Se Ri Pak plans to retire after 2016 season

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PHOENIX – Se Ri Pak picked a fitting setting to announce her retirement in the United States.

After finishing Thursday’s opening round of the JTBC Founders Cup, Pak, 38, told Golf Channel in the live telecast that she plans to retire at season’s end.

“Basically, 2016 is my final season, full time,” Pak said. “I’m going to retire. It’s pretty hard to make the decision.”

The Founders Cup was created six years ago to honor the pioneers of the women’s game, and Pak qualifies as the pioneer of South Korean golf, as the spark who ignited the popularity of the game among a generation of girls there who would grow up to dominate the world’s stage.

Inbee Park, Na Yeon Choi and the wave of South Korean stars who followed Pak were called “Se Ri’s kids.”

Pak won 25 LPGA titles, five of them major championships. As an LPGA rookie in 1998, she won the most important championship in her sport, the U.S. Women’s Open.

She also won the LPGA Championship as her first major that year, but it was her playoff victory against Jenny Chuasiriporn at the U.S. Women’s Open at Blackwolf Run that captured the imagination of South Koreans.

“That’s why we’re here,” Na Yeon Choi said. “We grew up watching her. She was always on TV.”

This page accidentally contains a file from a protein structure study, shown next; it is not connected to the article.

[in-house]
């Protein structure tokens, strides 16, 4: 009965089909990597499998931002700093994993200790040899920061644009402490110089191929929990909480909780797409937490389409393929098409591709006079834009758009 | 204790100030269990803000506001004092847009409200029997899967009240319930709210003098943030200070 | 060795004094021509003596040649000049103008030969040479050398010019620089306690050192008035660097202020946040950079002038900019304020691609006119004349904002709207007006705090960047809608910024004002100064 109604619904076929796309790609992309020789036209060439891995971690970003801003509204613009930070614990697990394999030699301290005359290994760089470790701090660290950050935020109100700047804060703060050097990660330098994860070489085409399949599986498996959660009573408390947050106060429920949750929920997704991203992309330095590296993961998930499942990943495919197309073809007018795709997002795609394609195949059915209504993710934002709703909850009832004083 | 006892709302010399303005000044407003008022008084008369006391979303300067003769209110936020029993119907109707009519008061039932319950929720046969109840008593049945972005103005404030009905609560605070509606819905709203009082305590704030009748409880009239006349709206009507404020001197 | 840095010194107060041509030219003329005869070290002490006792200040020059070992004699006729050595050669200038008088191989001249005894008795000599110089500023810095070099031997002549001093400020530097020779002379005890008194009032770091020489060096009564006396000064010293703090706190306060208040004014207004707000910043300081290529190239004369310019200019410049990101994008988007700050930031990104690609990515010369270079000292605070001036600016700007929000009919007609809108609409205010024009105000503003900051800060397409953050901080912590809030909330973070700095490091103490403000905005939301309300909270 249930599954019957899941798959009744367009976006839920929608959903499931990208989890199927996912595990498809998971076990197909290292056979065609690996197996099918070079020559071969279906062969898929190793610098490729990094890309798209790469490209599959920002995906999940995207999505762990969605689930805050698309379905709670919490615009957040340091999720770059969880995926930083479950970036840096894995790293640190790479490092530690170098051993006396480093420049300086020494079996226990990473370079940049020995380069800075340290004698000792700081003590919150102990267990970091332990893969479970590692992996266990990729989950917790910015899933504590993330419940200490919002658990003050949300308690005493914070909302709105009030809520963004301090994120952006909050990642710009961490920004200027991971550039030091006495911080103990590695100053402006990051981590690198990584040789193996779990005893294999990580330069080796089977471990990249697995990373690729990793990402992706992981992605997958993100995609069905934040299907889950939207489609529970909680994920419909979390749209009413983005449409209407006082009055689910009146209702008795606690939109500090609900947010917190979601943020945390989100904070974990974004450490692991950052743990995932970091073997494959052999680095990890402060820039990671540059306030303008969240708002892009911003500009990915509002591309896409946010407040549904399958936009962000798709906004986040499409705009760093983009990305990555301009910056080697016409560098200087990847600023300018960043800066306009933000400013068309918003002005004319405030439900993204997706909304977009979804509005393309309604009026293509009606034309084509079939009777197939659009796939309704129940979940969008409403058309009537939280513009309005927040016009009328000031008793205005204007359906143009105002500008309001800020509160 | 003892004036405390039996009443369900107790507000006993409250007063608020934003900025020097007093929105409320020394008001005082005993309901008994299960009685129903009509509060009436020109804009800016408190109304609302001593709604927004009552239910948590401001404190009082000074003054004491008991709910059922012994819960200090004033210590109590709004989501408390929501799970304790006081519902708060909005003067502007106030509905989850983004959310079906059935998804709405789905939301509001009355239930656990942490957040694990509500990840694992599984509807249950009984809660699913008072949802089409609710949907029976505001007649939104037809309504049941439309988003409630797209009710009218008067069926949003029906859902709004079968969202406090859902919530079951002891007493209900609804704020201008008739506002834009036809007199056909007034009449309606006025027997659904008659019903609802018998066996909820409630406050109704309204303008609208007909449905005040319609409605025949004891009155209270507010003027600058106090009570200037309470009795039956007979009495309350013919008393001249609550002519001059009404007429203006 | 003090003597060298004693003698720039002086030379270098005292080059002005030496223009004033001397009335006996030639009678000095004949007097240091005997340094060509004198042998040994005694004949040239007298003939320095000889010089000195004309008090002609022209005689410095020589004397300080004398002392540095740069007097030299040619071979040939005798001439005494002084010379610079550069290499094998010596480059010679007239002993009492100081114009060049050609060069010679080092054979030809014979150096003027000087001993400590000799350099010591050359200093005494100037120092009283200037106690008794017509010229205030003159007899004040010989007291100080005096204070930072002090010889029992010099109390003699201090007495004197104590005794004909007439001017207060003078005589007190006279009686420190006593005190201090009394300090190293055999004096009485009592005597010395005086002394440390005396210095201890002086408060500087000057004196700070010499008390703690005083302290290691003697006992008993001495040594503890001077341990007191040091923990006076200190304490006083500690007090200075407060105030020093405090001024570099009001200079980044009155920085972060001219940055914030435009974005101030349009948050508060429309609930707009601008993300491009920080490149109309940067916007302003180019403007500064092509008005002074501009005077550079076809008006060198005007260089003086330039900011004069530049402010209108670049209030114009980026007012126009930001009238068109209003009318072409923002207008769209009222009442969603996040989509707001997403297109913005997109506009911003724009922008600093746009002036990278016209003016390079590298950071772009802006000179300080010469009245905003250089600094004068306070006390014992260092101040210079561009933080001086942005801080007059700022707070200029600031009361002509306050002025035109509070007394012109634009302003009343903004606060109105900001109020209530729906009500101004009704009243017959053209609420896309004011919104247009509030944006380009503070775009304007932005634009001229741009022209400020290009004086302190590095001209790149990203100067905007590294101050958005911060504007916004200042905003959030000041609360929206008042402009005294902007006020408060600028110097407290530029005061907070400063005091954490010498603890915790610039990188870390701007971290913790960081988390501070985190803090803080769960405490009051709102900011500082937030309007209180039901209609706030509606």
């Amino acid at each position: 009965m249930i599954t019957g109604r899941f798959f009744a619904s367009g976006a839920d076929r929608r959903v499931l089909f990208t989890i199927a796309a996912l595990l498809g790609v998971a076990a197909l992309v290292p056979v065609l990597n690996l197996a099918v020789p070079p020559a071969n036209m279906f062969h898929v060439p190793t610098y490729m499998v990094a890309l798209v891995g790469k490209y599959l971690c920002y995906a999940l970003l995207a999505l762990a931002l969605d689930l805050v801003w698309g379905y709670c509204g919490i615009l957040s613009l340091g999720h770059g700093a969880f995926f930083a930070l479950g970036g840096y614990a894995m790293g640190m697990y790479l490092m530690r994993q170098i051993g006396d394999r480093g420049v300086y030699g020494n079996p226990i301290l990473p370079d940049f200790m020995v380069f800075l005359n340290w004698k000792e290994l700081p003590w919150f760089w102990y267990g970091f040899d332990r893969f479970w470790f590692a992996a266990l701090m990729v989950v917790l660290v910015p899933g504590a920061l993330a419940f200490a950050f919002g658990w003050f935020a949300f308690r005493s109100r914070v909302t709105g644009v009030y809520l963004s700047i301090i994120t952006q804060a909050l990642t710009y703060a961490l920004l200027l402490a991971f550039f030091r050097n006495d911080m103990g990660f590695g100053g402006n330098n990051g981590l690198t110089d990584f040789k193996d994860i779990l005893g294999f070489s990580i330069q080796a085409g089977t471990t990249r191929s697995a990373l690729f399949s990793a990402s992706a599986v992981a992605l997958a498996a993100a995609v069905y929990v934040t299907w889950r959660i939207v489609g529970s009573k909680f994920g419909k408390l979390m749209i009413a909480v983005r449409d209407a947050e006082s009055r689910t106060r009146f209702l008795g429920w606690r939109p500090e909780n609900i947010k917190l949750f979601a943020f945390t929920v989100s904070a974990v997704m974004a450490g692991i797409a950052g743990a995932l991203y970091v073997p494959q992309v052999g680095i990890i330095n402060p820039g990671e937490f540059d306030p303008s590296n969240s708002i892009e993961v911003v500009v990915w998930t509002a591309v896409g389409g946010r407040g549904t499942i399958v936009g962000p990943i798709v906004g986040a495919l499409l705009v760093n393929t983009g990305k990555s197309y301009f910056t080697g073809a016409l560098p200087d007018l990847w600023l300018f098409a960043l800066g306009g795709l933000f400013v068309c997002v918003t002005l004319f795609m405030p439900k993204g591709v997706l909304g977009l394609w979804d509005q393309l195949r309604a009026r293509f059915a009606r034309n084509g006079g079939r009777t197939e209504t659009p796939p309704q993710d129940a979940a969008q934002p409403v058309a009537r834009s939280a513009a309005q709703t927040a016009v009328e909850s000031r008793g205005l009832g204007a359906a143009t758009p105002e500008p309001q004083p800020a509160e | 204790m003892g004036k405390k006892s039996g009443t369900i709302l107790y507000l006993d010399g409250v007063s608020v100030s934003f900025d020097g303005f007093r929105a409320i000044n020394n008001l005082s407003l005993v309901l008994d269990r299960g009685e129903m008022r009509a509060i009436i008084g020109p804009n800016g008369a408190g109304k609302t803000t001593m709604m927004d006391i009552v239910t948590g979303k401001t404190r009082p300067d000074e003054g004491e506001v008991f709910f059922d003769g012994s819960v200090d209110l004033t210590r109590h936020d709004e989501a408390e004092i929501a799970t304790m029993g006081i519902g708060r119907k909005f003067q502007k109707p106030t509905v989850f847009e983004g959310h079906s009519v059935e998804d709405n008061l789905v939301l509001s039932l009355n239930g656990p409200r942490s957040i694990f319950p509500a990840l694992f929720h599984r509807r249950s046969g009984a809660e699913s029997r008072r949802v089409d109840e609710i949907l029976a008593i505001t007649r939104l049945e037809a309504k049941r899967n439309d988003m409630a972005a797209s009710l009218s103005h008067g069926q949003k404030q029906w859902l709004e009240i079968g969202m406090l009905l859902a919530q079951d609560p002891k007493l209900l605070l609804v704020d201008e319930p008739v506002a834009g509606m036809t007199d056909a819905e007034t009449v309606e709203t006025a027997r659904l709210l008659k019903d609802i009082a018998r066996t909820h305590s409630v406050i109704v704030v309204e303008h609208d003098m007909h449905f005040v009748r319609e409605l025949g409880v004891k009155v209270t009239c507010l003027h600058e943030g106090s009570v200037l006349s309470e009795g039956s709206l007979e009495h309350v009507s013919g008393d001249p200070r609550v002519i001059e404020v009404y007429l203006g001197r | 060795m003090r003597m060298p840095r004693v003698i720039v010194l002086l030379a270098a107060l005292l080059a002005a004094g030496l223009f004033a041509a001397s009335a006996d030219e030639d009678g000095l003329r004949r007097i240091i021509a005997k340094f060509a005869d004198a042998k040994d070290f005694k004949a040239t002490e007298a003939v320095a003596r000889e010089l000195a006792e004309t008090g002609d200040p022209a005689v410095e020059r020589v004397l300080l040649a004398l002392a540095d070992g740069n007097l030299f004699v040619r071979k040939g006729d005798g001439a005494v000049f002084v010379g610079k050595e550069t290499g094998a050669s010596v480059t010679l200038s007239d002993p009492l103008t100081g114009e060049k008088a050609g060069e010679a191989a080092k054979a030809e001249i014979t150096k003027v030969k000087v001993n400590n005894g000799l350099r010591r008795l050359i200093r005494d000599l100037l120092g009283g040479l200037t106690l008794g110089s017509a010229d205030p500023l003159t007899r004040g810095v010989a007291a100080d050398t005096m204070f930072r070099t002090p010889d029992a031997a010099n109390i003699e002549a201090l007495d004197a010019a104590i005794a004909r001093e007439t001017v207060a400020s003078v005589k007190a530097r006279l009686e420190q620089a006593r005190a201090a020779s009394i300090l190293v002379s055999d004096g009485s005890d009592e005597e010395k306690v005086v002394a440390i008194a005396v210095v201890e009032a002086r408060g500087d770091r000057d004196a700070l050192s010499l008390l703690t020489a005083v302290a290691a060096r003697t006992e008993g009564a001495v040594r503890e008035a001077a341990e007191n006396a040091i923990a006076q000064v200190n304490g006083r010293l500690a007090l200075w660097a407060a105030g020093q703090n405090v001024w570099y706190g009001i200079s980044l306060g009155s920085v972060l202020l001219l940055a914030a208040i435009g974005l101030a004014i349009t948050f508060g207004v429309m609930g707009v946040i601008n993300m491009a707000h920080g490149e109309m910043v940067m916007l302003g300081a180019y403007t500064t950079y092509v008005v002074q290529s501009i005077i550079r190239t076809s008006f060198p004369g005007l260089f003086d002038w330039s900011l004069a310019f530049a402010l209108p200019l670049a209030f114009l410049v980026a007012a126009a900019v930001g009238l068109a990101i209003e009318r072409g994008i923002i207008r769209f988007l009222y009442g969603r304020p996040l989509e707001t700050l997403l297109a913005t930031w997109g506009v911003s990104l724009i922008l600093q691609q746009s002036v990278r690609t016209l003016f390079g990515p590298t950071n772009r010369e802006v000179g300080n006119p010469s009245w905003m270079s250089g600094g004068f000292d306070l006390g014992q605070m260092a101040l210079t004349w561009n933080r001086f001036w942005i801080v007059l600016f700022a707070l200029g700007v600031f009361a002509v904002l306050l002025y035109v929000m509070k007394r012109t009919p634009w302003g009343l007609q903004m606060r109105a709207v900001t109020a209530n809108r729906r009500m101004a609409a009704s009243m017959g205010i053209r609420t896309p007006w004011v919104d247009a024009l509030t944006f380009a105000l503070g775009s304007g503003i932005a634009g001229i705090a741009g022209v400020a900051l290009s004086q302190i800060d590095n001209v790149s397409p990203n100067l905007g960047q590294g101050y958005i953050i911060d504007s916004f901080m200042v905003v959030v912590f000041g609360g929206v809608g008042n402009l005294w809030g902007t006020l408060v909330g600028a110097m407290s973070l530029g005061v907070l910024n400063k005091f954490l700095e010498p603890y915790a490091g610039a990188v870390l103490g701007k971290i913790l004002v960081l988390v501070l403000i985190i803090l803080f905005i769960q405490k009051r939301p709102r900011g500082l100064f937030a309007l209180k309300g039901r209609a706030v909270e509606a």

When Pak beat Chuasiriporn, she was one of just three South Koreans playing the LPGA. There were 45 South Koreans playing the tour when Pak was inducted into the LPGA Hall of Fame in 2007.

Today, five of the top 10 in the Rolex Women’s World Rankings are South Koreans, as are seven of the top 12 and 16 of the top 32. South Korean born players have won the last four major championships, 11 of the last 17.

“Se Ri inspired so many young players,” Park said. “Seeing her play was a thrill.”

Pak shot a 3-under 69 Thursday in her first LPGA start in nine months. She has struggled with a left shoulder injury the last couple years and has struggled to be as competitive as she would like. Pak made just eight starts last year, missing the cut or withdrawing in the last five. She stepped away from the tour in June and didn’t return until teeing it up this week.

“It’s been hard to see her hurt, to see her feeling some stress after rounds,” Choi said. “You wish she could play like she did before ... I wish she will stay healthy now and is happy.”

At 29, Pak became the youngest woman to meet all the criteria required to enter the LPGA Hall of Fame. She was just 26 when she met the 27-point standard used to qualify for the LPGA Hall of Fame, but Pak wasn’t eligible for induction until she met the tour’s 10-years-of-service requirement. A player earns one point for an LPGA victory, two points if it’s a major and one point for winning the Rolex Player of the Year Award or Vare Trophy for low scoring average.

Park will surpass Pak as the youngest player to meet all of the LPGA Hall of Fame criteria required for induction this year. Park met the point standard for qualifying by winning the Vare Trophy last year. She will meet the 10-year membership requirement with her 10th start this year. Park turns 28 in July.

“What Se Ri did for women’s golf will always be huge for us,” Park said.